Olga Viso steps down as Walker Art Center's executive director

Olga Viso

Olga Viso Tom Wallace

It's the end of an era at the Walker Art Center, as the museum announced today that executive director Olga Viso is leaving her position after a decade.

"It has been a privilege to lead this venerable contemporary arts institution the last 10 years and to support the work of some of the most compelling and adventurous international artists working today across disciplinary boundaries," she states via press release.

A lot has happened at the Walker over the past 10 years. During that time, the museum has added over 5,000 new items to its collection, including props, videos, costumes, and other ephemera from dance giant Merce Cunningham. As an expert in Latin American arts, Viso brought in unique shows and collaborations with artists including the Guerrilla Girls and Guillermo Kuitca. "Adios Utopia," currently on display at the museum, features art from Cuba.

Her time at the Walker also included the massive $75 million project that entailed remodeling the museum's entryway, restaurant, outside landscaping, and revamping the Minneapolis Sculpture Garden, adding pieces that include Katharina Fritsch's giant blue rooster, Hahn/Cock.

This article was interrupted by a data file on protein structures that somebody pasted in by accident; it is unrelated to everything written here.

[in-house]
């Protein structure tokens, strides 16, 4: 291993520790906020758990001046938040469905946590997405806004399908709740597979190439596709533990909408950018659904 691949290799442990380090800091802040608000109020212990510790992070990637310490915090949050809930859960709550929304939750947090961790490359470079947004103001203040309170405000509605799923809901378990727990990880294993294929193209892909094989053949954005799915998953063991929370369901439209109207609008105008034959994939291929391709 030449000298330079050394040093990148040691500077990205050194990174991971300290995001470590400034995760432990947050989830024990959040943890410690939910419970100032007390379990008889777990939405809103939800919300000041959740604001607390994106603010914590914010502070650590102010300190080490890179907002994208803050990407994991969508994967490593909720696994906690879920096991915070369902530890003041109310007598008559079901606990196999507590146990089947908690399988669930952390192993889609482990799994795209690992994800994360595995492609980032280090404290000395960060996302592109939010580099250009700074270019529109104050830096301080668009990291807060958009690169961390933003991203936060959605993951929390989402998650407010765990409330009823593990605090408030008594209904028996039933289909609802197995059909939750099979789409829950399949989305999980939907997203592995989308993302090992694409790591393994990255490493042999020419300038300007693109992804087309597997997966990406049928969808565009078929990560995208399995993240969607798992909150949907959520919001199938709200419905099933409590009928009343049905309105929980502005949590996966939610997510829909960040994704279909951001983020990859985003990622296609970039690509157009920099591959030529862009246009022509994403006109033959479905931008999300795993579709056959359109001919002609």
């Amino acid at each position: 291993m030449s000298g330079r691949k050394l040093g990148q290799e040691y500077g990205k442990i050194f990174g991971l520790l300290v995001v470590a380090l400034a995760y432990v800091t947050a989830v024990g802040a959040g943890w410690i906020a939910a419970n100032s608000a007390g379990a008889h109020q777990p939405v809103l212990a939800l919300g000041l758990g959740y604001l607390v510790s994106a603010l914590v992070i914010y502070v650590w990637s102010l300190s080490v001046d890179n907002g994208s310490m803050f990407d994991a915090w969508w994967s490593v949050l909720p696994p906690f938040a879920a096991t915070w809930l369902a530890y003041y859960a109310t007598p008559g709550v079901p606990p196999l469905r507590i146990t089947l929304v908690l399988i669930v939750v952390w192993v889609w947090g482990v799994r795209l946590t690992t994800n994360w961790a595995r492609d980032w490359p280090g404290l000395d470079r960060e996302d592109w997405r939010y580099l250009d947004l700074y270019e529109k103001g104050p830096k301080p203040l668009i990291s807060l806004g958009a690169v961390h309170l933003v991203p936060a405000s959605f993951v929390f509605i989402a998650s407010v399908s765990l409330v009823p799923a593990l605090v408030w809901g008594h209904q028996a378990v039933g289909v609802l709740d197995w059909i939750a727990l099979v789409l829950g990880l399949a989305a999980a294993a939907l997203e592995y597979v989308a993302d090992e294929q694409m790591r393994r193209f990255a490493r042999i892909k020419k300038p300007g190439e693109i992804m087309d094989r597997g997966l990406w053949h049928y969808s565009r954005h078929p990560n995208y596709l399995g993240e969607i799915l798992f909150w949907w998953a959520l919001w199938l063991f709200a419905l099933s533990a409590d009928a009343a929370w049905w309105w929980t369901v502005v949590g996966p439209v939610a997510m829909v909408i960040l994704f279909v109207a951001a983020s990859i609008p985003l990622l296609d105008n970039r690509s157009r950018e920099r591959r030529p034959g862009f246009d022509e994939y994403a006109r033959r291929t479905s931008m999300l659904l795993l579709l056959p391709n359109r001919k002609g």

"Completing the vision for the campus that began in 2005 with the Walker's Herzog and DeMeuron addition has been an absolute highlight," she says.

That project was not without controversy, however. Sam Durant's sculpture Scaffold, a playground-like piece representing the largest mass execution (38 Dakota men) in U.S. history, drew protests from the community. Eventually, the artist and museum opened up talks with the Dakota community, and the piece was dismantled and is set to be burned on sacred ground.

During her time at the Walker, Viso has focused on increasing diversity, both on staff and in the shows she helped bring to the museum; the diversity of the Walker's Board increased from five- to 20-percent.

In the meantime, the Walker will be looking to fill the position.